A vasospasm is a sudden constriction (or narrowing) of the blood vessels. Nipple vasospasm may be triggered by a shallow latch and it can also be connected with Raynaud’s phenomenon (a condition affecting blood supply). Vasospasm can also cause deep breast and muscle pain (Mammary Constriction Syndrome).
White nipples and other vasospasm symptoms
Nipple tips may look white (blanched) after a feed and vasospasm may be extremely painful and a Cause of Sore Nipples. The pain (burning, stabbing or itching) may be felt a short time after breastfeeding or in between feeds and some mothers may also feel shooting pains deep in the breast or notice other colour changes in their nipples. Vasospasm symptoms are very similar to those of Thrush on Nipples. A misdiagnosis of thrush and resulting unnecessary prescription medication, may make symptoms worse. Breastfeeding Answers Made Simple explains:
Vasospasm is a constriction of the blood vessels in the nipple that causes the nipple to blanch, or turn white. Compression of the nipple is a common cause, either due to shallow breastfeeding or the baby compressing the nipple to slow fast milk flow. When the nipple is compressed, it may look misshapen after feedings—pointed or creased, like the tip of a new tube of lipstick (Wilson-Clay & Hoover, 2008, p. 49). The blood flowing back to the nipple may cause a burning sensation, intense throbbing, or shooting pain.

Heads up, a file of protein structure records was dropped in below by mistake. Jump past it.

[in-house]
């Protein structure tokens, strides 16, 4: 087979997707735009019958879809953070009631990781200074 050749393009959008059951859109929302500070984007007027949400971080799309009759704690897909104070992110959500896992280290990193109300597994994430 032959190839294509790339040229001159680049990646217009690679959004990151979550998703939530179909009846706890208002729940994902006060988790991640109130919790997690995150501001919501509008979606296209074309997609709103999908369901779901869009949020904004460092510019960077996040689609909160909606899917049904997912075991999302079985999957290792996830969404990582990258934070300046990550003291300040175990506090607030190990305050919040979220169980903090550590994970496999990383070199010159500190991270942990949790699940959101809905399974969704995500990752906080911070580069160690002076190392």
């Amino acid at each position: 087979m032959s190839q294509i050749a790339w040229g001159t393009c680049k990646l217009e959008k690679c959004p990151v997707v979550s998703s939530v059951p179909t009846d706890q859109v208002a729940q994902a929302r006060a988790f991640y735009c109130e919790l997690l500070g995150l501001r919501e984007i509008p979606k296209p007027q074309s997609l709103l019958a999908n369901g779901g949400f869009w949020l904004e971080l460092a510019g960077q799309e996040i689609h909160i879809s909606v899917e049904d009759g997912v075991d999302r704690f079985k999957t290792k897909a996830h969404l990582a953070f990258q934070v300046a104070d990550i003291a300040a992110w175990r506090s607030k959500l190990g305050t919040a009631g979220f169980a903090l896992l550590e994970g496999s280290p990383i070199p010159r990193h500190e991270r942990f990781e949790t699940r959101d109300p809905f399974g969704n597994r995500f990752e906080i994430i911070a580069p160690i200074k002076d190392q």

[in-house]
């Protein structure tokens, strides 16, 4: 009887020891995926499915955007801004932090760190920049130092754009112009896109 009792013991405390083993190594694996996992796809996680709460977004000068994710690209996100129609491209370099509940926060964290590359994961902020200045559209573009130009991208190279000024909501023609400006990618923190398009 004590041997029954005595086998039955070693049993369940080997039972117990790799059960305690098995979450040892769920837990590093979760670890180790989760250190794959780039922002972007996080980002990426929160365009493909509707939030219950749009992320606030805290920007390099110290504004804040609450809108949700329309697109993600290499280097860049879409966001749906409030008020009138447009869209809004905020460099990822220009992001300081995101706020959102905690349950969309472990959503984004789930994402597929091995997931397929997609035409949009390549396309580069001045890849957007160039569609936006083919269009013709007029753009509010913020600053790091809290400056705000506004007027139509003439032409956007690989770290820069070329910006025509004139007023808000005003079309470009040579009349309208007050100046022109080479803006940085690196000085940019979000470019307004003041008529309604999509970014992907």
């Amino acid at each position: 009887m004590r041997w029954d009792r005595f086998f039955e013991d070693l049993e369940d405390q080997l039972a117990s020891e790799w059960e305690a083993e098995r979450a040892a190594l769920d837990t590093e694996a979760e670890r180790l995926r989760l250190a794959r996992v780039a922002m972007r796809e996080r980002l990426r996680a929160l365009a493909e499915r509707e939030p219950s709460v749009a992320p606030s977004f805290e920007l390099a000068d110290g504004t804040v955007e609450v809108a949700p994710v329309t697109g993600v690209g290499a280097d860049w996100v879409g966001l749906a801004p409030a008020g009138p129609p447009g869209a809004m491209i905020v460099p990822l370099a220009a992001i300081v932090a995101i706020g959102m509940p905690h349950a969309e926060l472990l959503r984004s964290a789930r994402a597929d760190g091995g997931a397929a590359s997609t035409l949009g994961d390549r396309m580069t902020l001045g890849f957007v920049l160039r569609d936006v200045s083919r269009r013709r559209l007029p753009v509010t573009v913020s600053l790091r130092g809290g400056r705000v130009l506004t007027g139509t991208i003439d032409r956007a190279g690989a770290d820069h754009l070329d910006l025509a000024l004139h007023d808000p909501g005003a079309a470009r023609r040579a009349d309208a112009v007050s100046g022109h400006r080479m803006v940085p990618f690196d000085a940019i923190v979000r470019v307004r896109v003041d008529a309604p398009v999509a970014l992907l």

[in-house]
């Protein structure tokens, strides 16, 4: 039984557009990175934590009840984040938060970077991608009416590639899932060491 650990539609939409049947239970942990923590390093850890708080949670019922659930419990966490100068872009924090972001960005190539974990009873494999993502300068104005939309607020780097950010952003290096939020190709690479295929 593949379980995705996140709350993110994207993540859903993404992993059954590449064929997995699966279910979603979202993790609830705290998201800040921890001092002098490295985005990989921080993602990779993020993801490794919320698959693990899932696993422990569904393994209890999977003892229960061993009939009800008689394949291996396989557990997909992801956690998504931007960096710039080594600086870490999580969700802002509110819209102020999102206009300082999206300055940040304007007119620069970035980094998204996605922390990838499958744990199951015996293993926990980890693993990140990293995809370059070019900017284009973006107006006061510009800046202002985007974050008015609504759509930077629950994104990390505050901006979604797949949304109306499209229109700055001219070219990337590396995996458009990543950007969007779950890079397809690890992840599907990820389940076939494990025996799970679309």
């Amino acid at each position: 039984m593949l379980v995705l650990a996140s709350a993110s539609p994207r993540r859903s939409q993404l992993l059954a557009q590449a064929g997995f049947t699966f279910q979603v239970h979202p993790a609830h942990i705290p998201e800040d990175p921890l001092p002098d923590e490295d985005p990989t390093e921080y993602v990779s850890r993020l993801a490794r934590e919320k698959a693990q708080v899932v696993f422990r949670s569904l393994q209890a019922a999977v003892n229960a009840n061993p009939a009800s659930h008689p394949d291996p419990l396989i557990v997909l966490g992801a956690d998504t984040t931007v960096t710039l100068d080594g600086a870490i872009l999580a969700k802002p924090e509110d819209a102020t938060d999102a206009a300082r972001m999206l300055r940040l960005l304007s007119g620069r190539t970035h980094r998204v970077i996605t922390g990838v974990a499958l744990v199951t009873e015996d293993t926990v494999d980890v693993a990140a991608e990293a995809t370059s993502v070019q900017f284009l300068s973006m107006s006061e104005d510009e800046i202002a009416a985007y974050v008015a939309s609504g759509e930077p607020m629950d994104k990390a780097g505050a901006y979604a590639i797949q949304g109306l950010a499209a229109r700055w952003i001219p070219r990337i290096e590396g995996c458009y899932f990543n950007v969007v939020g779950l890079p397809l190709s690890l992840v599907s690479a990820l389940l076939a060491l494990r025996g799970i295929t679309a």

What causes nipple vasospasm?
The risk factors for nipple vasospasm are set out in a Patient Handout from the Goldfarb Breastfeeding Clinic:
- Exposure to cold temperatures.
- Periods of severe emotional stress.
- Cigarette smoking or second-hand smoke.
- Poor latch or biting.
- Nipple cracks or trauma.
- Certain medical conditions such as Lupus, rheumatoid arthritis, and hypothyroidism.
- Certain medications such as Fluconazole/Diflucan (treatment for thrush) and the birth control pill.
How can I avoid vasospasm symptoms?
Minimising the risk factors can work very well to help prevent symptoms:
- Get help with positioning from an International Board Certified Lactation Consultant so that your baby’s latch is not triggering vasospasm and see Breastfeeding Positioning for Newborns and Latching Tips.
- Keep warm; breastfeed in a warm room and cover the nipple as soon as a breastfeed ends. Keep breastpads dry, some mothers use woollen or fleecy breastpads for warmth. Avoid sudden temperature changes.
- Avoid the following triggers: cigarette smoke/smoking, nicotine, caffeine, alcohol, medications that promote vasoconstriction and avoid stress where possible.
- Keep active with aerobic exercise
Raynaud’s is a disorder of the tiny blood vessels of the extremities which reduces blood flow. In cold temperatures, the blood vessels go into spasms, which may cause pain, numbness, throbbing and tingling. Some women who have Raynaud’s in the fingers and toes may find they get Raynaud’s of the nipple when they start to breastfeed.